What is the whole point though? Criticisms of “worship times” where people seem to be worshipping to “get something from God” or “have an emotional experience” of some type are not entirely without merit, although they are often unduly critical of those who simply enjoy meeting with God. (Really – is it wrong to get one’s sense of fulfillment and pleasure from experiencing the actual presence and glory of the Living God? If so, what *is* the acceptable thing in life that a human may rightly derive a sense of joy, fulfillment and pleasure from? Some might say He is worthy to be honored and glorified for His own sake, regardless of what we might enjoy or not enjoy of that – and this is true – but if one finds themselves deeply enjoying honoring and glorifying Him, and also finds a taste of Heavenly realities such as the glory and presence of God Himself – and responsive feelings to tasting those realities here on Earth – is this really so unseemly?) We all have seen worship meetings though that seemed to be filled with emotional and musical hype, even manipulation. These are real issues for the body of Christ to reckon with as it seeks to meet authentically and in reality with God, and give Him praise, and honor, and hunger, and love, as a gathered group of people. But the hype driven, or manipulative seeming music or styles are not by any means the real crux of the story here. The reality of this story is that we pray for the Kingdom to come to Earth – and while there are many, many facets to what this means, two facets are not be easily dismissed or ignored:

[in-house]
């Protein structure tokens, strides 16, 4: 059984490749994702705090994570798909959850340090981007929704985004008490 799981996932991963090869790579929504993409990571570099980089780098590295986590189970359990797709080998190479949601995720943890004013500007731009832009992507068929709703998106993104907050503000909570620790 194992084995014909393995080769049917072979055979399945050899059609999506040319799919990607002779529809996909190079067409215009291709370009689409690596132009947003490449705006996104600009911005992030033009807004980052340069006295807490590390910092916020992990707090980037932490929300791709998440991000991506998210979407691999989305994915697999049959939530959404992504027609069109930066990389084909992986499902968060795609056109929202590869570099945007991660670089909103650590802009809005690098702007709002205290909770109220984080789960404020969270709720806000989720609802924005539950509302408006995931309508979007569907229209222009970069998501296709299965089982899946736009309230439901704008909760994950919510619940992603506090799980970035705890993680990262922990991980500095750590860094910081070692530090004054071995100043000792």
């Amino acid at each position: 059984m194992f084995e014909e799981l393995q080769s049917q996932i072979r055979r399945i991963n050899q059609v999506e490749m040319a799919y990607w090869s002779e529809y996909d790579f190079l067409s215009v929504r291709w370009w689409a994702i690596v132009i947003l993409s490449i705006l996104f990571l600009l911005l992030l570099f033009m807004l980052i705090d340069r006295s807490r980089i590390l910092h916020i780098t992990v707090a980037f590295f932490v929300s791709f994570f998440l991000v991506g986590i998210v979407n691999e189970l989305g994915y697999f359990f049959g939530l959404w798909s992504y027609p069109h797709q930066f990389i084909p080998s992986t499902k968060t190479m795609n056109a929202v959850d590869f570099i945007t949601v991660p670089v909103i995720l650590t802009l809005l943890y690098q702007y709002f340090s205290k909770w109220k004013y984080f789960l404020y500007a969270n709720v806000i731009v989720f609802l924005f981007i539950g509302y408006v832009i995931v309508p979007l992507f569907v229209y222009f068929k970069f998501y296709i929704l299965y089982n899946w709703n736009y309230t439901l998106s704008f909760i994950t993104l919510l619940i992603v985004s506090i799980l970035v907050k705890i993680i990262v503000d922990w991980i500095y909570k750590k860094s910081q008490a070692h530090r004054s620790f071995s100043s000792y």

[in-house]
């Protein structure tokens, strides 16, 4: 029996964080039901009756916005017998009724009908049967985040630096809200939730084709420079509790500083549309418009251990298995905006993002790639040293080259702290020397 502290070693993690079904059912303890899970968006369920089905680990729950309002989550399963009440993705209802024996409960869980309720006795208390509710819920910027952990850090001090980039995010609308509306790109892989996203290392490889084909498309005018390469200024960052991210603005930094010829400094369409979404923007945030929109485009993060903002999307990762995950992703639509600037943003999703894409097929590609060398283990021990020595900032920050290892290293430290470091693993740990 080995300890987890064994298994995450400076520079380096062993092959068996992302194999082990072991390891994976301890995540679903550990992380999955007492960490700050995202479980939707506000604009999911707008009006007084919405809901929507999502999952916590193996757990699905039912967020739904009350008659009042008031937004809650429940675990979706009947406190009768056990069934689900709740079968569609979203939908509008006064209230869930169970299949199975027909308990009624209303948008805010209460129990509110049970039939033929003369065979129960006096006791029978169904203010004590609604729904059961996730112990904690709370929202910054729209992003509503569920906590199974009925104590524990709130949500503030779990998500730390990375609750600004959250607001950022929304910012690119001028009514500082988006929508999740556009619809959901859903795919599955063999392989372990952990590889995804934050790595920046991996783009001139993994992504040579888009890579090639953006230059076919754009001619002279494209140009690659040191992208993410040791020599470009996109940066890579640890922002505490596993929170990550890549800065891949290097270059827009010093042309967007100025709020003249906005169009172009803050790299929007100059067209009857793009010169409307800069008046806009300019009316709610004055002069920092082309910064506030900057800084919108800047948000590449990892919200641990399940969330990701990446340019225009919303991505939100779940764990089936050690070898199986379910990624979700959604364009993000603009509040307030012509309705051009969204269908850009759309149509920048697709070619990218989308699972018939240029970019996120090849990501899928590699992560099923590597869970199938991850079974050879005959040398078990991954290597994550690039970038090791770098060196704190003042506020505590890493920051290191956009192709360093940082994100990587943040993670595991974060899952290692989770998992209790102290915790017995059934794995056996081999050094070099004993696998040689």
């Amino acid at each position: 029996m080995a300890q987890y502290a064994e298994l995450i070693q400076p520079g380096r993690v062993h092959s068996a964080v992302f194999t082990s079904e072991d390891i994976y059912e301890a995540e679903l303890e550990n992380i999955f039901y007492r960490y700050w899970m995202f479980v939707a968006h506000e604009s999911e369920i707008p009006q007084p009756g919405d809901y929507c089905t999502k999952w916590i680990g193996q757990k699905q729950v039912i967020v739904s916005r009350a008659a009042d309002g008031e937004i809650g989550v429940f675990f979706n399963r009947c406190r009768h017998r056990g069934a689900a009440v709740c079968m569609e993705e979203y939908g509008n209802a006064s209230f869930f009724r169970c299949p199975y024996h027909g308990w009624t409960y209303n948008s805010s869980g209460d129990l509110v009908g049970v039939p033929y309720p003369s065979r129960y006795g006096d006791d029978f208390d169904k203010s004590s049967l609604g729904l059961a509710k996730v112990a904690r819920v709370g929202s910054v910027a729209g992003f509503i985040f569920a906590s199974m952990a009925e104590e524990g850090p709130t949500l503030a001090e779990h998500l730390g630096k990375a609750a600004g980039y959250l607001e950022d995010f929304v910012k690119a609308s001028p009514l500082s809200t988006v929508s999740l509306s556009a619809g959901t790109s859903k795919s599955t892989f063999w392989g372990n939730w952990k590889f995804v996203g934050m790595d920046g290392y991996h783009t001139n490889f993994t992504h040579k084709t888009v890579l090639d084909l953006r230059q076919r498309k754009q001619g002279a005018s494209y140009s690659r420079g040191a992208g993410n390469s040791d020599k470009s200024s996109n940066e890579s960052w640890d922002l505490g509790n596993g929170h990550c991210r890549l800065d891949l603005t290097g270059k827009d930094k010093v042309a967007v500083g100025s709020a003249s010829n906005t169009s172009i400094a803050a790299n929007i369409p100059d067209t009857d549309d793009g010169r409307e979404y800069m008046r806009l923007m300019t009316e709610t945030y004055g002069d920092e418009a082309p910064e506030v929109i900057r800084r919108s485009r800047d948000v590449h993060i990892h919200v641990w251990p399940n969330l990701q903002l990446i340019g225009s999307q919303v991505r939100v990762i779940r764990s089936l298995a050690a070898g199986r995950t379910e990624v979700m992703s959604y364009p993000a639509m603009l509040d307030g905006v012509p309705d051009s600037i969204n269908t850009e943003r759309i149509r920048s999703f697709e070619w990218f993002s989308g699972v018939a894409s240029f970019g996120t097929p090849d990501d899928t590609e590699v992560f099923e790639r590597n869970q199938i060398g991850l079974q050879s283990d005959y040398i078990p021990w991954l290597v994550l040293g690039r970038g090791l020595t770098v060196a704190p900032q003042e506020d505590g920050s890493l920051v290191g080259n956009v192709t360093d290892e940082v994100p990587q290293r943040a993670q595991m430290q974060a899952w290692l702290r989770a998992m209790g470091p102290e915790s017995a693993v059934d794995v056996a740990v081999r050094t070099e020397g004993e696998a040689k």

Each one of us has a heart of flesh, taken from the dust of this Earth – and that is one place that the King, and the Kingdom, is meant to come. He does that via His Spirit, which is His presence.
And, not only that, we are a people, a nation, a temple here on the Earth. And if His presence doesn’t comeand dwell among us when we gather together, how do we hope for His presence and His Kingdom to be made manifest anywhere else on this planet? Are we not, as those called by His name, ground zero for His appearances? What is it we partake in together as one body – is it only “truth” and “ideas” and “ways of life” or is there a facet of God coming to us, like the morning dew, or sometimes as a mist, or sometimes as a sense of His personhood, or sometimes as a Song, or as fresh revelation of His word to us, or in many other ways, is He welcome among us as a group? I hope we can say yes. Yes to Him, in however He makes Himself known to us – individually, or corporately, or any other way known to man.